Can electronic voting guarantee free, fair and credible elections? (1)

Article 21 of the Universal Declaration of Human Rights stipulates that: “Everyone has the right to take part in the government of his country, directly or through freely chosen representatives.

This will of the people shall be the basis of the authority of government, this shall be expressed in periodic and genuine elections which shall be by universal and equal suffrage and shall be held by secret vote or by equivalent free voting procedures.”

This declaration affirms that a free, fair and credible election is one in which the people have the opportunity to participate. Every adult should be free to run for office, speak out in support of a candidate and vote for their choice without fear.

This presupposes that when a voter casts his or her vote for candidate ‘A’ it is expected that the voter’s choice or intention would not be altered in anyway, so that it would be counted and declared as such at the end of the election.

If anything untoward happens along the process to alter the voter’s intention the election has failed to meet the expectation set out by Article 21 of the Universal Declaration of Human Rights.

Interestingly the 1992 Constitution of Ghana guarantees this right.

When elections are manipulated they lack credibility, people would lack confidence in their leaders, little time would be spent on the development of the nation as most of the time would be spent challenging the credibility of the government and the result is that the nation would suffer.

Our old people say:”The one who cuts the path does not see that it is crooked, it takes an independent observer to point that out.”Generally elections are prone to errors as such it is important that political parties, observers, political scientists, researchers and election administrators work together to eliminate these errors as and when they become apparent.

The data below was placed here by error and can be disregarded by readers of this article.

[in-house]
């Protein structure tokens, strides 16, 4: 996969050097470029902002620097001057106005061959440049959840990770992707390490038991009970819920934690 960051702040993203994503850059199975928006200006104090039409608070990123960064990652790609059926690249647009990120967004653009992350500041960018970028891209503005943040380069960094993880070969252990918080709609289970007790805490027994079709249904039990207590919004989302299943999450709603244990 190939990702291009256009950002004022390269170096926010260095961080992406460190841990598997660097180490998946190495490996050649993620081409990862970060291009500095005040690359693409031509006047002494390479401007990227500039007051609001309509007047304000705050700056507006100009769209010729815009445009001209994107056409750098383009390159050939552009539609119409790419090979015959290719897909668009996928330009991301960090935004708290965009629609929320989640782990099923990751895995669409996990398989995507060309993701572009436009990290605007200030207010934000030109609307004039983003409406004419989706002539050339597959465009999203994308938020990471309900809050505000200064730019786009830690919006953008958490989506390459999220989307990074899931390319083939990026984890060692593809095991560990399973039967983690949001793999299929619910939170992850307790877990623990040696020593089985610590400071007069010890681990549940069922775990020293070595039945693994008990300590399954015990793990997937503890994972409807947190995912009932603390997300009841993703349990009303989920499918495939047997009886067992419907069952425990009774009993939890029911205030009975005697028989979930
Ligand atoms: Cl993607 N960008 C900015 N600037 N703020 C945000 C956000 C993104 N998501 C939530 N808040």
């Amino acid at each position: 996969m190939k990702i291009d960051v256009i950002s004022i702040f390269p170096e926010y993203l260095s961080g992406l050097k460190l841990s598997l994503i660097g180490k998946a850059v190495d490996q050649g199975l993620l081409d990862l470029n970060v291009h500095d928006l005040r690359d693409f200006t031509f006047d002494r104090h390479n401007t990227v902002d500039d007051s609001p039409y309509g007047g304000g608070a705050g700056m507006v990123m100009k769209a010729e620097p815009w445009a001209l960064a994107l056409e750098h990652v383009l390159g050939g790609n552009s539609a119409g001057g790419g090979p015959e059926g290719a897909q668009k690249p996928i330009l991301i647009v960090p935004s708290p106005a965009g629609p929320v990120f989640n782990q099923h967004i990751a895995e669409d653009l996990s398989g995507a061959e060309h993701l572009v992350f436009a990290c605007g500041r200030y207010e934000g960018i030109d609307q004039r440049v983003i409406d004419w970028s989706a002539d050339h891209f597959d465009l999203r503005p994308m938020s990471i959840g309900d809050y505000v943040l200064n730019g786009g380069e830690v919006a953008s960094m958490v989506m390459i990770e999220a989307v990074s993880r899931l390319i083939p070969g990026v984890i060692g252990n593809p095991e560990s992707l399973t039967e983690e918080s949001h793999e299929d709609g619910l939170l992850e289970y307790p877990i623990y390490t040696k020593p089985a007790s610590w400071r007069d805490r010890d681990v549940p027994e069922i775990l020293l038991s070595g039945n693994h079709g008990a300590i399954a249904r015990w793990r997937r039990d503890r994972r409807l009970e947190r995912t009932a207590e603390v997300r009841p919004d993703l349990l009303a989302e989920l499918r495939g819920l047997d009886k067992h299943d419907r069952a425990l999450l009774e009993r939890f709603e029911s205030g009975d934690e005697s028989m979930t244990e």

Are you wondering how errors can arise? Do not look far errors can arise during preparation of electoral materials such as the voter’s register, printing of ballot papers, the voting process, counting and collation of results among others.

It is also true that if the manual system of voting is automated without eliminating the errors inherent in it, the error rate will be increased while at the same time creating new opportunities for election fraud.

At this juncture it would be useful to define electronic voting or e-voting. Electronic voting is a term encompassing several different types of embracing both electronic means of casting a vote and electronic means of counting votes.

Electronic voting technology can include punched cards, optional voting systems and specialized voting kiosks (including self-contained direct recording electronic voting systems). It can also involve transmission of bal-lots and votes via telephones, private computer networks, or the internet.

In general, two main types of e-Voting can be identified, e-voting which is physically supervised by an independent electoral commission (e.g. electronic voting machines located at polling stations) and remote e-Voting where, voting is performed within the voter’s sole influence, and is not physically supervised by representatives of an independent electoral commission (e.g. voting from one’s personal computer, mobile phone, television via the internet (also called i-voting)).